Toy Safety for Parrots

how to choose toy for parrots
how to choose toy for parrots



Toys of all kinds and purposes are essential to the emotional and physical health of our companion parrots.

There are many companies dedicated to producing quality parrot toys, and some people choose to make their own toys for their parrots. While there are toys that may not be safe for every parrot, most toys on the market today are safe for the type and size of parrots for which they are made.

Every parrot plays with toys in its own way. People should pay close attention to the way their birds play to know if specific toys are right for their birds. There are toys that people should be comfortable keeping in their birds’ cages, but others should only be placed on play gyms or hanging gyms, where the birds can play with supervision.

If people who have multiple birds watch carefully, they will realise that each bird may utilise their toys differently. However, and a caution, there are some parrots that will ingest much of what they chew on and need to be watched carefully so they don't end up with problems with toxicity and/or digestive tract impaction. This ingestion of toy materials seems to be more common in Cockatoos, particularly Umbrellas, so they need to be watched extra carefully in this regard.

In buying or making toys for your parrots, keep these considerations in mind.

Wood Toys

Parrots love to chew, and wood is one of their favourite choices for chewability.

People seem to be surprised when unsupervised parrots escape from cages and immediately go for the kitchen cupboards, wall boards or furniture.

Many companies use food dyes to colour wooden items, and they should be fairly safe. Painted wood could be a problem for heavy chewers, especially if they ingest it. Fairly soft woods are best because some harder woods splinter in ways that could cause injuries. However, if your parrot-family bird ingests the wood it is chewing, the wood fibres can actually cause dangerous Gastrointestinal Impaction (GI). Balsa seems to be controversial, but it may be one of the safest for birds that chew and ingest wood because I have heard it is so soft that it is actually digestible.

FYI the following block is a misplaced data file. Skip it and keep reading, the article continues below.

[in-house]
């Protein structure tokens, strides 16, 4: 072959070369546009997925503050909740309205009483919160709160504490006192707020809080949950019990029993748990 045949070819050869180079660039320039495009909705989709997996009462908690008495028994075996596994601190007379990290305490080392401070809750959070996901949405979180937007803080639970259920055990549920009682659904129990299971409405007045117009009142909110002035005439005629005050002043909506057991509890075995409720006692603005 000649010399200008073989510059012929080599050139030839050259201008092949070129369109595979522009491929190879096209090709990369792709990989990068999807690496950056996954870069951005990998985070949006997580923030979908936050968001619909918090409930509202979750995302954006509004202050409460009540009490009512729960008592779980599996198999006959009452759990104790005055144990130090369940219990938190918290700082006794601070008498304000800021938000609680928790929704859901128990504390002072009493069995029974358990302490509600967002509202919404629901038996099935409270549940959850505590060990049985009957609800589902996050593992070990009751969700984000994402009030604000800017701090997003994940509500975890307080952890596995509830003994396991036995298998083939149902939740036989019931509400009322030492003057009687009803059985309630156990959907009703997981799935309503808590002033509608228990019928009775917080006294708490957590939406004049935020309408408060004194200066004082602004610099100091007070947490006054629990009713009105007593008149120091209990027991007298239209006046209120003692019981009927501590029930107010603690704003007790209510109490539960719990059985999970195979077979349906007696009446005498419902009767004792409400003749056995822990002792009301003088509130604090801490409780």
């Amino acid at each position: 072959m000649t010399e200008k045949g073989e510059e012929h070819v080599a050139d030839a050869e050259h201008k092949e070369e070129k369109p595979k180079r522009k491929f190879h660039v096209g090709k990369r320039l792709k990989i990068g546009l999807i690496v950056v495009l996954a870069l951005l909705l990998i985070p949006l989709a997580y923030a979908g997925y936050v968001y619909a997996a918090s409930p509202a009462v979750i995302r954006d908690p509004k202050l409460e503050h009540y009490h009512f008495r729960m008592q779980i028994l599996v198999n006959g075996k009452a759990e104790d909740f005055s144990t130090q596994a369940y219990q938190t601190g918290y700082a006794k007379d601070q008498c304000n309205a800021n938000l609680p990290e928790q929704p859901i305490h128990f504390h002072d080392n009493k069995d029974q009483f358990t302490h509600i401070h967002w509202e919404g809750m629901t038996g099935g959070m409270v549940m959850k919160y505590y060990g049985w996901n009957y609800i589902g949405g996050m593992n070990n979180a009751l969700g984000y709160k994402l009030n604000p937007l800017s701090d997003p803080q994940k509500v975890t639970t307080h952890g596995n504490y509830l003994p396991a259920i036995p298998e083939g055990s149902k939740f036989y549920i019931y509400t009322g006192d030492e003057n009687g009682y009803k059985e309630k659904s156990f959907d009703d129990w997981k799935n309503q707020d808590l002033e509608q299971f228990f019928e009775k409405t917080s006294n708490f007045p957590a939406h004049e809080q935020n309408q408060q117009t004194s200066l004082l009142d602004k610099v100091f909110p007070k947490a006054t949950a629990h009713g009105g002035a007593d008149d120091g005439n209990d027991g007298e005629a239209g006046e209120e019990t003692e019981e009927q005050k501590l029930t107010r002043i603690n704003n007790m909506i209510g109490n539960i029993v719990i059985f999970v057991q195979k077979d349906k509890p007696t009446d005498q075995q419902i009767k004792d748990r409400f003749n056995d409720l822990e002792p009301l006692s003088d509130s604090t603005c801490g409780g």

If you are looking for wood for toys or perches, they should always be made out of clean, untreated woods that you are sure are safe for parrots. Woods that are considered safe include, but aren't limited to: Acacia, Alder, Almond, Apple, Arbutus, Ash, Aspen, Bamboo, Beech, Birch, Bottle Brush, Citrus, Cottonwood, Crabapple, Dogwood, Elm, Eucalyptus, Fig Species, Fir, Fruitless Mulberry, Ginkgo, Grape Vines, Grape Palm, Guava, Hackberry, Hawthorn, Hazelnut, Hibiscus, Hickory, Larch, Lilac, Liquidamber, Madrona, Magnolia, Manzanita, Maple, Mediterranean Laurel, Mimosa, Mulberry, Nectarine, Norfolk Island Pine, Oak, Palm, Papaya, Pear, Pecan, Pine, Poplar, Ribbonwood, Sassafras, Spruce, Sweet Gum, Sycamore, Thurlow, Tree fern, Umbrella tree, Vine Maple, Walnut (not black walnut), and Willow.

A good way to keep your parrot in chewables is to make your own. Use a safe, chewable wood like clean, untreated pine either as 2in x 4in for larger parrots or 2in x 2in for medium parrots, and if you can find 1in x 1in, that would be great for the smaller birds. You need to cut them into lengths corresponding to the parrots they are for and what you think are most suitable for your birds. You can then screw in an eyelet, attach to a quick link and hang in the cage.

These toys serve three basic purposes. The first is to be chewed, the second is a bang around toy, and the third is for foot/eye coordination, which increases balance skills because the parrot has to hold it still to be able to chew on it.